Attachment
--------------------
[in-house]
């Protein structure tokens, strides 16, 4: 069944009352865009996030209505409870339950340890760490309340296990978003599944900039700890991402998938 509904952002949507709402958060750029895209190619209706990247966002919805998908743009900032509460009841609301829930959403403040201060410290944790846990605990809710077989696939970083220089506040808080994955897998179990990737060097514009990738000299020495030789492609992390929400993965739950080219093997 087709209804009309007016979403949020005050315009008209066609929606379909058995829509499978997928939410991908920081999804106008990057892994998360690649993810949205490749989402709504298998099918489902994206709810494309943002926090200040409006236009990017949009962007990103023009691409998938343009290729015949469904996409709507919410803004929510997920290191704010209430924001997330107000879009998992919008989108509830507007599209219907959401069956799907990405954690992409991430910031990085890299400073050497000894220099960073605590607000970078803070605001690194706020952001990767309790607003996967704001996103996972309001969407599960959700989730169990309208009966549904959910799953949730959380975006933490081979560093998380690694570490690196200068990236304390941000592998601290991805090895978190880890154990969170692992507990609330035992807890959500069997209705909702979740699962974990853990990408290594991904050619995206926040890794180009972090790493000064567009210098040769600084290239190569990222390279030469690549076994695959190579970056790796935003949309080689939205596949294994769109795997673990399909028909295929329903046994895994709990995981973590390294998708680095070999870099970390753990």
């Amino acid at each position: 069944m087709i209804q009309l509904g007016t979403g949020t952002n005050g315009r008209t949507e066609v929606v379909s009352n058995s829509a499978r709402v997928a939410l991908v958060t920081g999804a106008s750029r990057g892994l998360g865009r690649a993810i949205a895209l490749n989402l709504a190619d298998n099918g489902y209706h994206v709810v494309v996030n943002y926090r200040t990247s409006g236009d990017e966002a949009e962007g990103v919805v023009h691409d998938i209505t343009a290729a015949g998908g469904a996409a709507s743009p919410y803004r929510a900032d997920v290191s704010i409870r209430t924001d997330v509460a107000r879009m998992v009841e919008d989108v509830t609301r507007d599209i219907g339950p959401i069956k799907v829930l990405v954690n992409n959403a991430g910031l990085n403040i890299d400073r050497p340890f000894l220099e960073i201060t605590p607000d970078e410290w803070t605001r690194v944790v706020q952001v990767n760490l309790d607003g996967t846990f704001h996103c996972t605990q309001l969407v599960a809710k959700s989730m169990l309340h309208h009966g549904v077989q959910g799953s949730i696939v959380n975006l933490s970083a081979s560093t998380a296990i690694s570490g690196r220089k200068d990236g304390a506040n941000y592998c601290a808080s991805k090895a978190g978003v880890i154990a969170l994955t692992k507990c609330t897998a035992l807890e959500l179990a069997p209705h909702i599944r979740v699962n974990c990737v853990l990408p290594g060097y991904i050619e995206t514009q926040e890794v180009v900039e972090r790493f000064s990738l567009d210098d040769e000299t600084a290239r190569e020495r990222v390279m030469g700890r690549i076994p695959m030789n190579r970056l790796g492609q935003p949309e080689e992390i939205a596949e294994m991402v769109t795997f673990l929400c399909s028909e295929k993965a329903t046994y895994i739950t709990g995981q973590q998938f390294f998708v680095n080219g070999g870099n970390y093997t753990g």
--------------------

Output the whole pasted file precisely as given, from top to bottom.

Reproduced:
[in-house]
């Protein structure tokens, strides 16, 4: 069944009352865009996030209505409870339950340890760490309340296990978003599944900039700890991402998938 509904952002949507709402958060750029895209190619209706990247966002919805998908743009900032509460009841609301829930959403403040201060410290944790846990605990809710077989696939970083220089506040808080994955897998179990990737060097514009990738000299020495030789492609992390929400993965739950080219093997 087709209804009309007016979403949020005050315009008209066609929606379909058995829509499978997928939410991908920081999804106008990057892994998360690649993810949205490749989402709504298998099918489902994206709810494309943002926090200040409006236009990017949009962007990103023009691409998938343009290729015949469904996409709507919410803004929510997920290191704010209430924001997330107000879009998992919008989108509830507007599209219907959401069956799907990405954690992409991430910031990085890299400073050497000894220099960073605590607000970078803070605001690194706020952001990767309790607003996967704001996103996972309001969407599960959700989730169990309208009966549904959910799953949730959380975006933490081979560093998380690694570490690196200068990236304390941000592998601290991805090895978190880890154990969170692992507990609330035992807890959500069997209705909702979740699962974990853990990408290594991904050619995206926040890794180009972090790493000064567009210098040769600084290239190569990222390279030469690549076994695959190579970056790796935003949309080689939205596949294994769109795997673990399909028909295929329903046994895994709990995981973590390294998708680095070999870099970390753990």
């Amino acid at each position: 069944m087709i209804q009309l509904g007016t979403g949020t952002n005050g315009r008209t949507e066609v929606v379909s009352n058995s829509a499978r709402v997928a939410l991908v958060t920081g999804a106008s750029r990057g892994l998360g865009r690649a993810i949205a895209l490749n989402l709504a190619d298998n099918g489902y209706h994206v709810v494309v996030n943002y926090r200040t990247s409006g236009d990017e966002a949009e962007g990103v919805v023009h691409d998938i209505t343009a290729a015949g998908g469904a996409a709507s743009p919410y803004r929510a900032d997920v290191s704010i409870r209430t924001d997330v509460a107000r879009m998992v009841e919008d989108v509830t609301r507007d599209i219907g339950p959401i069956k799907v829930l990405v954690n992409n959403a991430g910031l990085n403040i890299d400073r050497p340890f000894l220099e960073i201060t605590p607000d970078e410290w803070t605001r690194v944790v706020q952001v990767n760490l309790d607003g996967t846990f704001h996103c996972t605990q309001l969407v599960a809710k959700s989730m169990l309340h309208h009966g549904v077989q959910g799953s949730i696939v959380n975006l933490s970083a081979s560093t998380a296990i690694s570490g690196r220089k200068d990236g304390a506040n941000y592998c601290a808080s991805k090895a978190g978003v880890i154990a969170l994955t692992k507990c609330t897998a035992l807890e959500l179990a069997p209705h909702i599944r979740v699962n974990c990737v853990l990408p290594g060097y991904i050619e995206t514009q926040e890794v180009v900039e972090r790493f000064s990738l567009d210098d040769e000299t600084a290239r190569e020495r990222v390279m030469g700890r690549i076994p695959m030789n190579r970056l790796g492609q935003p949309e080689e992390i939205a596949e294994m991402v769109t795997f673990l929400c399909s028909e295929k993965a329903t046994y895994i739950t709990g995981q973590q998938f390294f998708v680095n080219g070999g870099n970390y093997t753990g």